This article has been updated to correct previously reported details about JAX existing compute infrastructure including details about the size of the cluster and its composition.
Convey Computer said this week that the Jackson Laboratory has purchased one of its new hybrid-core computing systems to handle its next-generation sequencing analysis needs.
The company officially launched the new line of hybrid-core computers — the HC-2 series, which is comprised of the HC-2 and HC-2ex — at the Bio-IT World conference in Boston this week.
The HC-2 systems offer the same combination of field-programmable gate array and x86 chips as the company's previous HC-1 line, but Convey claims that they beat their predecessor systems in terms of performance, functionality, and energy efficiency. Specifically, the company said that the HC-2 systems increase application performance two to three times over the HC-1 "several orders of magnitude" over commodity servers.
The starting price for the HC-2 system is $40,000 and the pricing changes based on the customizations made to the infrastructure as required by the end user, George Vacek, Convey’s director of life sciences, told BioInform.
The HC-2 system implemented at JAX includes 224 gigabytes of memory, 6 x 600 GB 10K RPM disk drives, and gigabit ethernet cluster interconnect, Convey told BioInform.
According to hardware vendor, JAX is using the system in its next-gen sequencing data analysis projects.
JAX conducts a wide range of basic and applied research on topics such as cancer, aging, cardiovascular disease, immunology, reproductive biology, and neurobiology. JAX uses high-throughput sequencing for a variety of purposes, including the discovery of spontaneous mutations, strain-specific variation, and genome-wide analysis of gene expression.
The new system’s capabilities will enable JAX researchers to perform whole-genome studies that were “impractical” on the lab’s previous compute infrastructure — a cluster of several 32-core servers, Convey said.
For example, the lab is using Convey’s system, which includes the firm’s implementation of the Burrows-Wheeler Aligner, as part of its efforts to identify disease-causing mutations in the mouse genome. The lab also plans to use the system in projects that require de novo assembly.
“Once we could afford whole-genome sequencing, we found a significant bottleneck in the time required to process the data,” Laura Reinholdt, a research scientist at JAX, said in a statement. “That’s when biologists here began to seek tools and infrastructure to more expediently manage and process the expanding volumes of NGS data.”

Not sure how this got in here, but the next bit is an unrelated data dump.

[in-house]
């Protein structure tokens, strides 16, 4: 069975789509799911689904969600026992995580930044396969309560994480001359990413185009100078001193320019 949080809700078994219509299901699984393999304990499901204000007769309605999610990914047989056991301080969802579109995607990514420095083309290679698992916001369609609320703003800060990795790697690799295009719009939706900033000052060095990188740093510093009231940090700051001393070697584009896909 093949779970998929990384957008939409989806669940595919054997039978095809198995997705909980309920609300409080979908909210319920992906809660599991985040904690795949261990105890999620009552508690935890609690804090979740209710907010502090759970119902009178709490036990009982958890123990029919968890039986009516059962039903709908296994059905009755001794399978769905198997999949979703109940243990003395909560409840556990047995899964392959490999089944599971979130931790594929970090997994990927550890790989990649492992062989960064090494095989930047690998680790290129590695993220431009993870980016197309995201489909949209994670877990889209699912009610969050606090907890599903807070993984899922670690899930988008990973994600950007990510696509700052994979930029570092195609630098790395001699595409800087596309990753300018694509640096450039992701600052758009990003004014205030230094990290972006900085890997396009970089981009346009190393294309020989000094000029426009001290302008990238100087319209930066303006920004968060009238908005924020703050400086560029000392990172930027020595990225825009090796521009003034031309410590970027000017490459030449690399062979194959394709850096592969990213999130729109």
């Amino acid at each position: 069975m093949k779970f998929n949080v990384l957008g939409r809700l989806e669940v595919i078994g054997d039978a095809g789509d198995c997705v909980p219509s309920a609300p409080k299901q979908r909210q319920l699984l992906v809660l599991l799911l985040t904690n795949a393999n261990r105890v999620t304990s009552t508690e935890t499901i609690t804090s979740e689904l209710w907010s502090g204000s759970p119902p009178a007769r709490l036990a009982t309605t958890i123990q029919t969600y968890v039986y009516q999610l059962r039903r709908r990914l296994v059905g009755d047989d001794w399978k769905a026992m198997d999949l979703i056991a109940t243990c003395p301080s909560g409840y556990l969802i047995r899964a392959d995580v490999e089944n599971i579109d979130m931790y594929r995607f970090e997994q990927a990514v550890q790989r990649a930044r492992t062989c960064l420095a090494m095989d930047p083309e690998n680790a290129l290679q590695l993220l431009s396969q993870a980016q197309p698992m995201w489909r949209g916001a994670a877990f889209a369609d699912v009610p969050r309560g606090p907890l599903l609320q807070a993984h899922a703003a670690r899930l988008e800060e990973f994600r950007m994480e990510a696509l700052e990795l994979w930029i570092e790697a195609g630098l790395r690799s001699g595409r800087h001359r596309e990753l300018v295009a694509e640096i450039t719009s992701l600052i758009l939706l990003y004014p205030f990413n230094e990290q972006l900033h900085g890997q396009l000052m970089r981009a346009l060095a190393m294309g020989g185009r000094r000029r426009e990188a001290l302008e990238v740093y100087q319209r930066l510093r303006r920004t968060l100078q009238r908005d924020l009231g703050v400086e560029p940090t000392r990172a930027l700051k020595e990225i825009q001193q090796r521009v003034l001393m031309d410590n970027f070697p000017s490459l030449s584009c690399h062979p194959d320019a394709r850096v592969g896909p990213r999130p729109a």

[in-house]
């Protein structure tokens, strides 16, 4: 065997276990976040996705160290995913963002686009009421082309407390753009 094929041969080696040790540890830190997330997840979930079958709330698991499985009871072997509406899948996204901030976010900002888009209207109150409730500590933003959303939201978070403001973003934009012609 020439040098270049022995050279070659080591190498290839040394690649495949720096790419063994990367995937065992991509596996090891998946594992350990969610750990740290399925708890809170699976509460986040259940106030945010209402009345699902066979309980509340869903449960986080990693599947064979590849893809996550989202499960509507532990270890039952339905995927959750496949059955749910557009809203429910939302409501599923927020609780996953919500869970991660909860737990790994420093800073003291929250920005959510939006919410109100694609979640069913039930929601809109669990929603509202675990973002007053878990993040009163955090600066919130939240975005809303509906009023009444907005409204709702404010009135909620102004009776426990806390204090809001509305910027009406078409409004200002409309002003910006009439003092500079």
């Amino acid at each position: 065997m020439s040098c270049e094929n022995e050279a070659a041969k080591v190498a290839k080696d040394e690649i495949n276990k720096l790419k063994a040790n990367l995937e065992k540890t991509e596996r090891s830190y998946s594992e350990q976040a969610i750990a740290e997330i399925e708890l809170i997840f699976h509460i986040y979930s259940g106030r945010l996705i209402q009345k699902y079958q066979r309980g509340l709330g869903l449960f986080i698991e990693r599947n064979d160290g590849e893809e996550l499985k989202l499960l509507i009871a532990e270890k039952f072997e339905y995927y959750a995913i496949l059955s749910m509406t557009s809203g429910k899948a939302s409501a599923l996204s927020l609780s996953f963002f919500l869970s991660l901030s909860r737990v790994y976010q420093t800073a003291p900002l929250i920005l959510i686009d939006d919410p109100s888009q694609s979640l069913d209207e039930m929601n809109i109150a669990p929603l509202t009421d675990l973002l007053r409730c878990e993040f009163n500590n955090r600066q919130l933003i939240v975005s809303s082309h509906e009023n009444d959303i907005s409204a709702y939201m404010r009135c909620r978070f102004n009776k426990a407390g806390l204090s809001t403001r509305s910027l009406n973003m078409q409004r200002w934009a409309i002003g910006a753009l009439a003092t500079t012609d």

Glen Beane, the senior software engineer at JAX, told BioInform that the laboratory looked at “various options for hybrid systems” before settling on Convey.
“We found GPUs weren’t a good fit for alignment. There are packages that do alignment, but the performance isn’t that compelling,” he said. “We looked at other FPGA system vendors, but they didn’t have the number of tools Convey does or the system wasn’t as easy to use.”
Convey’s hybrid-core architecture is made up of Intel processors with a coprocessor comprised of FPGAs. In addition to BWA, the company offers a package that speeds algorithms for short-read assembly (BI 5/20/2011) and an implementation of the Smith-Waterman algorithm (BI 11/20/2009).
It provided the best combination of power consumption, space, and performance for a “fixed among of dollars,” Beane said.
He added that “a developer community is evolving around the Convey systems where we could share third-party tools.”
Convey’s “open platform” model sets it apart from FPGA vendors like TimeLogic whose solutions don’t let users “see under the hood” and who don’t offer open source application and algorithms like BWA that are familiar to customers in the bioinformatics space, Vacek noted.
Additionally, Convey has designed its system to be easy to use and to function in the same way a standard compute environment works, he said.
“The feel of the system is just like anything the user would have with a [standard] computer. It’s just running faster,” he said.
The new system will complement JAX’s existing system, a cluster based on 8-core AMD Opteron processors with four processors and 128 gigabytes of memory per node.
“Rather than add five more nodes to our cluster, this system will essentially allow us to add one optimized alignment node that we can use instead,” he said.
There are two ways to look at the Convey addition, he continued. “One is we are scaling up because we need to add more alignment capacity … the other aspect is we looked at how scaling up could help do things that we weren’t able to do before. The Convey system also helps achieve that goal.”
Chuck Donnelly, director of computational sciences at JAX, said in a statement that “initial benchmarks” indicated “a ten-fold performance improvement in BWA” using Convey’s system and accelerated version of the algorithm compared to running the original algorithm on the lab’s existing infrastructure.